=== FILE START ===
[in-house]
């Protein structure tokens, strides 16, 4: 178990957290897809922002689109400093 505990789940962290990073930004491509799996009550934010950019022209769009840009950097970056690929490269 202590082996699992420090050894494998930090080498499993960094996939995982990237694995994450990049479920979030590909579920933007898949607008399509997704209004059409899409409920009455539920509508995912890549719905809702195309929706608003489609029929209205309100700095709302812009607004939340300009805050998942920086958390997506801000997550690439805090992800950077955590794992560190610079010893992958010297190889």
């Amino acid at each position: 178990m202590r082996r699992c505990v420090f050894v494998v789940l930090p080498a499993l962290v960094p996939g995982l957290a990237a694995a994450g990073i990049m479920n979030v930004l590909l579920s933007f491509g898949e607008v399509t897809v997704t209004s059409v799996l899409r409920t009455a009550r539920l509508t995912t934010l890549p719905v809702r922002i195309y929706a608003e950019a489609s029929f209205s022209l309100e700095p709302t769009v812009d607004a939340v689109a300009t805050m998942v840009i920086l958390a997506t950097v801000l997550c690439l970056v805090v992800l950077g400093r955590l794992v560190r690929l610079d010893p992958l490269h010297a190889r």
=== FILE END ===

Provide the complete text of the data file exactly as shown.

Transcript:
[in-house]
């Protein structure tokens, strides 16, 4: 178990957290897809922002689109400093 505990789940962290990073930004491509799996009550934010950019022209769009840009950097970056690929490269 202590082996699992420090050894494998930090080498499993960094996939995982990237694995994450990049479920979030590909579920933007898949607008399509997704209004059409899409409920009455539920509508995912890549719905809702195309929706608003489609029929209205309100700095709302812009607004939340300009805050998942920086958390997506801000997550690439805090992800950077955590794992560190610079010893992958010297190889």
């Amino acid at each position: 178990m202590r082996r699992c505990v420090f050894v494998v789940l930090p080498a499993l962290v960094p996939g995982l957290a990237a694995a994450g990073i990049m479920n979030v930004l590909l579920s933007f491509g898949e607008v399509t897809v997704t209004s059409v799996l899409r409920t009455a009550r539920l509508t995912t934010l890549p719905v809702r922002i195309y929706a608003e950019a489609s029929f209205s022209l309100e700095p709302t769009v812009d607004a939340v689109a300009t805050m998942v840009i920086l958390a997506t950097v801000l997550c690439l970056v805090v992800l950077g400093r955590l794992v560190r690929l610079d010893p992958l490269h010297a190889r």